Law schools in crisis must become student-centric. Faculties are mainly interested in curriculum, publication and their teaching schedule. Presidents are focused on revenue. Deans, selected by these two groups, normally share these priorities. The things that matter to students — admissions, career services, tuition and budget, bar passage, transparency and teaching quality — are frequently ignored or delegated to staff. This paradigm, derived from the elite/flagships, will no longer work for the schools facing a radically different market. Their deans must have CEO skills informed by academic values and be actively championing student priorities.

Pre-2007, law students did not require much institutional support to find jobs. In today's depressed environment, resumes must be reviewed, mock interviews mandated and realistic job searches ensured. Not every alumnus can donate $1 million, but all can help a student get an internship or job. The dean, faculty and staff must also visit potential employers. Concurrently, admission credentials will rise if the dean conveys a passionate vision to prospective students and the school increases its investment in scholarships. Good, satisfied students are a school's best asset in recruiting better students. As admissions credentials increase, rankings go up. As both of these occur, more employers will consider students for internships and jobs. These efforts won't transform a down market, but they will make a particular school's students more competitive.

Deans must also insist on personal service, transparency and the finest classroom experience possible. Students are more likely to believe law school is worth the long-term investment when their school cares about them and is trying to address their concerns. In my experience, with use of this formula at two non-elite/flagship law schools, all the metrics of law school success, in matters as diverse as U.S. News ranking and faculty publication, improved. I therefore know that student-centered administrations can navigate schools through crisis and change.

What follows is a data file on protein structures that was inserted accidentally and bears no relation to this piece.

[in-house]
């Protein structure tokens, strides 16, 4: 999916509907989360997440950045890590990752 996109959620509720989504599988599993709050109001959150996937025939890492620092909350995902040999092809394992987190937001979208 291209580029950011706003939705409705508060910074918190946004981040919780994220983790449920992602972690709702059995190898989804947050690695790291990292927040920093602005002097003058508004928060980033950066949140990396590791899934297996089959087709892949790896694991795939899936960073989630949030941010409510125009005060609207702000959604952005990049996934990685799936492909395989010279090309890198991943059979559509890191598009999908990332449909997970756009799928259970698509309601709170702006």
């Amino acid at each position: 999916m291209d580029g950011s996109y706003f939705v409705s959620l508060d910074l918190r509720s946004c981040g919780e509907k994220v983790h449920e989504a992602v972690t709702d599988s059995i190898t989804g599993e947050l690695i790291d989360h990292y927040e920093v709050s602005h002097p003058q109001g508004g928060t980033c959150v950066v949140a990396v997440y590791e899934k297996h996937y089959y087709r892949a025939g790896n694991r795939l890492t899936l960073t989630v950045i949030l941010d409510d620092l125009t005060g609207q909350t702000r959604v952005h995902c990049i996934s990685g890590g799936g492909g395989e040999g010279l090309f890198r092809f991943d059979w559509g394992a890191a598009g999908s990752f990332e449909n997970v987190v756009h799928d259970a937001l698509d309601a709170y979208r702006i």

A school's positive results will disappear if student values are subordinated. Both of my deanships essentially ended when "enough" improvements had been made to justify prioritizing revenue or faculty over student interests. The prior gains at my first school were lost in a few years. My second deanship recently ended in a well-publicized dispute over diverting an increasing percentage of law revenue to non-law university concerns.

The dean, faculty, staff and president must be committed to addressing the quality issues inherent in student concerns. It's the only way to save a law school in crisis.

Phillip J. Closius is a law professor at the University of Baltimore and former dean of the UB law school. His email is pclosius@ubalt.edu.